People can educate their palate to fragrances by taking the time to notice differences, and by trying to identify dominant qualities of each – much the same as a professional wine taster does. A number of years ago, on a trip through California wine country, I was given a copy of a wine aroma wheel. The wheel divides the known aromas of wine into three levels of identifying terms. A wine example, also present in flower fragrances, is the term “fruity,” which divides into the sub-categories of citrus, berry, tree-fruit, tropical-fruit, and dried-fruit. Each of these is divided into a third level. Tree-fruit divides into cherry, apricot, peach, and apple. An amazing list of possible aromas has been accumulated on wines. This list covers a range from the fruity and floral (each with its sub-terms) to less-commonly-recognizable aromas, with sub-terms such as soapy, horsy, burnt toast, and wet cardboard. We have a long way to go, in classifying rose fragrances, to reach the level of sophistication found in the wine industry. This does, however, point out some obvious possibilities in the direction that we might go.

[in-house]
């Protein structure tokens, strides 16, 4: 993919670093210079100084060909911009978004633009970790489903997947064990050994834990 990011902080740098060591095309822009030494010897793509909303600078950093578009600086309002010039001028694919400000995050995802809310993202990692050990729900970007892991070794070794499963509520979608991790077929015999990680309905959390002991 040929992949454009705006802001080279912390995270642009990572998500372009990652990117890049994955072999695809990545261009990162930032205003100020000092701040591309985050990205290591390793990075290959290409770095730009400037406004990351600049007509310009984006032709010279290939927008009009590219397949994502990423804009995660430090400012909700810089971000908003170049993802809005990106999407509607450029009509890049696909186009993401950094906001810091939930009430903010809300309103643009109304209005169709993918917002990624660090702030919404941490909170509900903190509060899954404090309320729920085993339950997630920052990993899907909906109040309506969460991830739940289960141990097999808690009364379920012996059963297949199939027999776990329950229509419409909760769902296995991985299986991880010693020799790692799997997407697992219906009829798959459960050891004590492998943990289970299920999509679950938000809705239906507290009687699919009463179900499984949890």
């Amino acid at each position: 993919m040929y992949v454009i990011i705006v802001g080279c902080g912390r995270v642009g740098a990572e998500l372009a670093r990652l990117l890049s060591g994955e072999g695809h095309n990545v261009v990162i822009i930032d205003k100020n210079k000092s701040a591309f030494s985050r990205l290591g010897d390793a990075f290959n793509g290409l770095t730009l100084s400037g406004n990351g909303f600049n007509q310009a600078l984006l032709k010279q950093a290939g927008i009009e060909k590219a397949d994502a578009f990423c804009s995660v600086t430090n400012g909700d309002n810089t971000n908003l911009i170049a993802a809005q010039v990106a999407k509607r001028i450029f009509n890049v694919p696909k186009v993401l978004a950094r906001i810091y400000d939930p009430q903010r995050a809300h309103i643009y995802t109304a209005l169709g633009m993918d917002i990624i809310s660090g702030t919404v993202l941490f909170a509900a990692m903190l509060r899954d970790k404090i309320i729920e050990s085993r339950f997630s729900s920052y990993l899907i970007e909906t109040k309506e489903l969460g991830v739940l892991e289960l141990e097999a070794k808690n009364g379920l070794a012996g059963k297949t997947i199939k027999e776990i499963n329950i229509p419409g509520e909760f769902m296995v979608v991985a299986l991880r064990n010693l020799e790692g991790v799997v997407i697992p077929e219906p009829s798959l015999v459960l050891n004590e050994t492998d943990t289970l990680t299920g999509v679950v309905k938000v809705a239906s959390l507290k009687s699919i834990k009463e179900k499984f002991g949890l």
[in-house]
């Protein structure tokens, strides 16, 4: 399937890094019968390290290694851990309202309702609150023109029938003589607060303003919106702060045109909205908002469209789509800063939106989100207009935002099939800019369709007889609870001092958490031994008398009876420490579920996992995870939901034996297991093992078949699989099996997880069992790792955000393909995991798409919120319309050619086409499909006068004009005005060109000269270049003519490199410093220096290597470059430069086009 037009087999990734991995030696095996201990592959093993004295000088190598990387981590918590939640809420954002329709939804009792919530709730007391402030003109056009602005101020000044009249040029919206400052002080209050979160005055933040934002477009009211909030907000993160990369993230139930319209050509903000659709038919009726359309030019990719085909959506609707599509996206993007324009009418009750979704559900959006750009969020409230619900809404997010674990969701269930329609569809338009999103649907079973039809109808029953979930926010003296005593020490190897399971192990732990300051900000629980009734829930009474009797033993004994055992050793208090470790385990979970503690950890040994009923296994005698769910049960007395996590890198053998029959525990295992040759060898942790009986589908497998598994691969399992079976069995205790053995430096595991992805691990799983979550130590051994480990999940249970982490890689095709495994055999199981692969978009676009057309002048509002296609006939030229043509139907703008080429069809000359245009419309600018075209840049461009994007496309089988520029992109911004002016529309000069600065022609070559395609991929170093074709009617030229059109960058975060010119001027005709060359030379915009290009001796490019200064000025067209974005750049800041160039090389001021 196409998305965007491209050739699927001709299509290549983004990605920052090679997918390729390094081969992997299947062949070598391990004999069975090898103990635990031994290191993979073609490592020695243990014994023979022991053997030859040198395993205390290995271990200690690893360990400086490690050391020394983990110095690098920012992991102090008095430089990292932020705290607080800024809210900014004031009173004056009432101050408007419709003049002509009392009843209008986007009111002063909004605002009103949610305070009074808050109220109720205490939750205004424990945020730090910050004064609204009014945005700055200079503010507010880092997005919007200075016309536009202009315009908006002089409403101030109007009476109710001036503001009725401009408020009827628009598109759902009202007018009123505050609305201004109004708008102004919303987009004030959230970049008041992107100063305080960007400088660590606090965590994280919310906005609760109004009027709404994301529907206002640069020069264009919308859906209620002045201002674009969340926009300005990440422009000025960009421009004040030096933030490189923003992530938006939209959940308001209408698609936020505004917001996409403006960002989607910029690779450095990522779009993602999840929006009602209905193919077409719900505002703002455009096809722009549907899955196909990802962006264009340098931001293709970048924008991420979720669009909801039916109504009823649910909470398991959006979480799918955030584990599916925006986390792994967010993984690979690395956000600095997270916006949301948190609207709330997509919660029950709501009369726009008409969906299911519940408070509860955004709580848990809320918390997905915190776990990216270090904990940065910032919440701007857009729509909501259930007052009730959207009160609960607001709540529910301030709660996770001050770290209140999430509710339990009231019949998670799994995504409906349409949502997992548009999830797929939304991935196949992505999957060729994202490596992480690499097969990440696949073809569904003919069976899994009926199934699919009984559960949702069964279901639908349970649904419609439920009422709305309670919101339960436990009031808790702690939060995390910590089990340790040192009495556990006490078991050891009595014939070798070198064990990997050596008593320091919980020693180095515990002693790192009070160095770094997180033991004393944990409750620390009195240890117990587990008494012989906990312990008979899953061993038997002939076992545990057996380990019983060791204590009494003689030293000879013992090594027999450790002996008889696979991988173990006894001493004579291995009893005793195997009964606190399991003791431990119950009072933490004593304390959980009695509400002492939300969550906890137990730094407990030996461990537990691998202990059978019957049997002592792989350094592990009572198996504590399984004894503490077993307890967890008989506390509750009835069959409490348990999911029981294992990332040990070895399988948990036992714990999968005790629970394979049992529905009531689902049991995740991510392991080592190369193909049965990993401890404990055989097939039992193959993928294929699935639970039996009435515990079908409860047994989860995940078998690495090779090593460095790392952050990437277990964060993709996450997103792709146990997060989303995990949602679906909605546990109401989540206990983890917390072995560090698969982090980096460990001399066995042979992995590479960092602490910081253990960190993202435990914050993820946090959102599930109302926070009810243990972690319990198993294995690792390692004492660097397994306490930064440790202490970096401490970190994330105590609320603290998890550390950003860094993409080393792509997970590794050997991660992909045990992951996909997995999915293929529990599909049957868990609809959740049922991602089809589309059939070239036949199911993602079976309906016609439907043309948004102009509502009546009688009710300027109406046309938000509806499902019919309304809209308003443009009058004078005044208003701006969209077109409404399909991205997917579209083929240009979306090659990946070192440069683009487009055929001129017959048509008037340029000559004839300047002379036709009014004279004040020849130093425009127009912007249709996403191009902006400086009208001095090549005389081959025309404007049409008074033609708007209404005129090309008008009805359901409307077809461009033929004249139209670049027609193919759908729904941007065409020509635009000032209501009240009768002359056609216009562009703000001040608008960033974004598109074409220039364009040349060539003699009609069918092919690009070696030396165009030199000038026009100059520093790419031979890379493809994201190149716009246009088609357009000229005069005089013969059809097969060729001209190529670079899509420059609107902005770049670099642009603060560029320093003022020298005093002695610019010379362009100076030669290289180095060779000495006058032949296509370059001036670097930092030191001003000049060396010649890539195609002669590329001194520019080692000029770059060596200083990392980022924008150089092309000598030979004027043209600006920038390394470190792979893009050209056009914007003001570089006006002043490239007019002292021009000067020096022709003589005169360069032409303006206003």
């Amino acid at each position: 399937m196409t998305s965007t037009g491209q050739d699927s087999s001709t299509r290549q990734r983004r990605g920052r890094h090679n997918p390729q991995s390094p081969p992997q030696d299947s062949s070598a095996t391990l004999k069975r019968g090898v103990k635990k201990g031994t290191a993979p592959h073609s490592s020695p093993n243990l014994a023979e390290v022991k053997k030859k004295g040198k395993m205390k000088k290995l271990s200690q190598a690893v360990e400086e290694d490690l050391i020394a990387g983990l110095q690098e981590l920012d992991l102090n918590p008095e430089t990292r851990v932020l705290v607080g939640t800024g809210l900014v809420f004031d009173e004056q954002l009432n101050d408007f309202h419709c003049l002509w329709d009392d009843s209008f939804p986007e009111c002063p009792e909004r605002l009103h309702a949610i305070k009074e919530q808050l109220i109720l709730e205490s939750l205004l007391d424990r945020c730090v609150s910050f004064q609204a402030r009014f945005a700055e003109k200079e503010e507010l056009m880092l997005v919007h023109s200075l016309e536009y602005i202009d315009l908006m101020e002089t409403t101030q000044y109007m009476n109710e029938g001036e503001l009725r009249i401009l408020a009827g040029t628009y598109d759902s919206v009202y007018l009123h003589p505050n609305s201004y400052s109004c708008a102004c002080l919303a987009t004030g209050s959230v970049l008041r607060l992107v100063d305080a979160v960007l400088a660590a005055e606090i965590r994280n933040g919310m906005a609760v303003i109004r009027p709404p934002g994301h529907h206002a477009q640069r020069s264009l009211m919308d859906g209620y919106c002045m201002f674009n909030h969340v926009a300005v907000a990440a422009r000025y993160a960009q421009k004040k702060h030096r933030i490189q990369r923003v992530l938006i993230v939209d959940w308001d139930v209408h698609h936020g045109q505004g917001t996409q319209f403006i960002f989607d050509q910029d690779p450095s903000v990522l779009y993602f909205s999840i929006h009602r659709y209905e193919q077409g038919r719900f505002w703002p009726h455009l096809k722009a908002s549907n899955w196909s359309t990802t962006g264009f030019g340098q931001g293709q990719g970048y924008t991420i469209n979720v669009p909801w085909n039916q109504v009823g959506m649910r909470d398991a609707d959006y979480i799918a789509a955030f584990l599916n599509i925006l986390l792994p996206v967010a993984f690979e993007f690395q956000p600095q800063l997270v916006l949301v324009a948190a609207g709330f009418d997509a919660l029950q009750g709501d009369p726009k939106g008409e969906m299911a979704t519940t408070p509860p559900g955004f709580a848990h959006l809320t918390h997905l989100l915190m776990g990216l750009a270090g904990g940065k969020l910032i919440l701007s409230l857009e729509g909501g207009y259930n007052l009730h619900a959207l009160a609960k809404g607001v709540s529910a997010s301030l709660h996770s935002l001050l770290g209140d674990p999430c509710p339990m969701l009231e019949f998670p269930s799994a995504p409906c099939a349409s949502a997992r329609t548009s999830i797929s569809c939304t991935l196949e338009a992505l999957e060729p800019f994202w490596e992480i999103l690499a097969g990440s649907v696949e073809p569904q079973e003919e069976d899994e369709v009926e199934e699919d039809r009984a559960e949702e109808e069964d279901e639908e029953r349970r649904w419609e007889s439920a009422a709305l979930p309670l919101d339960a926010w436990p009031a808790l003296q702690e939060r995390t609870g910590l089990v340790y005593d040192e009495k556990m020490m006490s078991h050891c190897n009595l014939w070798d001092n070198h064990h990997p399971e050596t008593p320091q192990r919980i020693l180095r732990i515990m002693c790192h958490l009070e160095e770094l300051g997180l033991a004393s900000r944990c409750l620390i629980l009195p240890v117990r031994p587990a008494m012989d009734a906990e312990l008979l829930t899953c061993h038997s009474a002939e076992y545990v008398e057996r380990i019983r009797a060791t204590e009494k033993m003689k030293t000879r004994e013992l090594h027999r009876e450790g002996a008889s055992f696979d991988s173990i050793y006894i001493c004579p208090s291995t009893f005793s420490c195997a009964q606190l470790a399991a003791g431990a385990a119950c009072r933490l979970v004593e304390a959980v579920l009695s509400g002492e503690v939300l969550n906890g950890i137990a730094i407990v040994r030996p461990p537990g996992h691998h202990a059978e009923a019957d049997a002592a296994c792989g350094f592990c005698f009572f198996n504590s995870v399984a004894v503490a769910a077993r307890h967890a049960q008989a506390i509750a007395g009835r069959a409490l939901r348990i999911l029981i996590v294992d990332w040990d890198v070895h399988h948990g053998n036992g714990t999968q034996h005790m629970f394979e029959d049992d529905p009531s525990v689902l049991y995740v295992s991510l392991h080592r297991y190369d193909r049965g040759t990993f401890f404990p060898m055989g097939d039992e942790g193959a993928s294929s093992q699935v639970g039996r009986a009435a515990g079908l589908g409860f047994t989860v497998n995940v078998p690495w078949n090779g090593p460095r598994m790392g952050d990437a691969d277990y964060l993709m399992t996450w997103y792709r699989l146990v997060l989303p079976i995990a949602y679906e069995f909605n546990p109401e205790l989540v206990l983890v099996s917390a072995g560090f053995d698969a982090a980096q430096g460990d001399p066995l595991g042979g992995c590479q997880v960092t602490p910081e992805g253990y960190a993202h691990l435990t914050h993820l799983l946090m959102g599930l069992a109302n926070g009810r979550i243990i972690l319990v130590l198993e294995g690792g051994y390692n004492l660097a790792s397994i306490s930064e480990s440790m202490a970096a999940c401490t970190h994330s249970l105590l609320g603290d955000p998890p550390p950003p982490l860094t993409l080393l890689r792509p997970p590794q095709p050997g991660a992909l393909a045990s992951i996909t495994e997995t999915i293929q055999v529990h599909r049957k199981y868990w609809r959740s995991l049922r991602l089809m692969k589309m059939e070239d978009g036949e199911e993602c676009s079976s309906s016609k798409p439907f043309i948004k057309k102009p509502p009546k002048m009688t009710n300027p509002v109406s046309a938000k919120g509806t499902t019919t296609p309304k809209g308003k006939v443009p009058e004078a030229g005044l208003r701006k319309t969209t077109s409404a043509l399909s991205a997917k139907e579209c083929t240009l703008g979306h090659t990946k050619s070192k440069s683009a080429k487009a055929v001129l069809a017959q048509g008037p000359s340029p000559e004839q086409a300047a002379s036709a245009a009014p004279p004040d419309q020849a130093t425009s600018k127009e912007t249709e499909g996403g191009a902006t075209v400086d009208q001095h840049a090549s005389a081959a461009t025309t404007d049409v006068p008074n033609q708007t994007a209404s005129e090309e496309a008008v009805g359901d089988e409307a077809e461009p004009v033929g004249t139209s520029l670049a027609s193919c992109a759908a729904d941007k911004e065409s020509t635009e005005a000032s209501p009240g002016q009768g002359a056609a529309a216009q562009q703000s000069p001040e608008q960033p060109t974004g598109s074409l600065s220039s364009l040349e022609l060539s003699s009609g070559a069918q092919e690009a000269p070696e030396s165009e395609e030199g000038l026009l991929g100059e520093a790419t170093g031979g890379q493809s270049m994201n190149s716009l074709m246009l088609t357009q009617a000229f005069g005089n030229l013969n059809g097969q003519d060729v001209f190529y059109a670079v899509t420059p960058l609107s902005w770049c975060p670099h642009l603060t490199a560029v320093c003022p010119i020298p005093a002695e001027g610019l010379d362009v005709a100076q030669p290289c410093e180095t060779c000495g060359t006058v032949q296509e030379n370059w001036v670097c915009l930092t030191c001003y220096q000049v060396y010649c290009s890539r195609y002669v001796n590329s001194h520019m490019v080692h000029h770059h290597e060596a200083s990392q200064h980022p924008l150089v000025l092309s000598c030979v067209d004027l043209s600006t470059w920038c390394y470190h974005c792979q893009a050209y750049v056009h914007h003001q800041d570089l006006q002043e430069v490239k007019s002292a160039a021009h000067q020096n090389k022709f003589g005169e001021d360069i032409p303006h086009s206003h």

So far, there over thirty compounds have been involved in rose fragrance. Many of these occur in combination. Some of the most common rose scents are apple, clover, lemon, nasturtium, orris (iris root) and violet. Others include green tea leaves, cloves, raspberry, bay, spice, musk, parsley, wine, lily of the valley, linseed oil, fern, moss, hyacinth, orange, anise, honey, marigold, banana, apricot, quince, geraium, peppers, melon, and myrrh.
Additional connections have been found between rose classes and scent, and even rose colors and scents. There is a certain amount of genetic logic in these discoveries. Classes of roses, especially Old Garden Roses, are identified with particular color ranges, and also with particular fragrances. Gallica Roses come in crimsons, deep pinks, mauves, and stripes and splashes. They are most often described as having Old Rose fragrances, which can be intense and spicy. Damask Roses are white to dark pink, with unusual fragrances often associated with fruity perfumes. However, the further into complicated genetic crossings that hybridizers go, the more complex and elusive our modern rose fragrances can become. Crossing two roses, with unrelated fragrances, can produce offspring lacking in noticeable fragrance.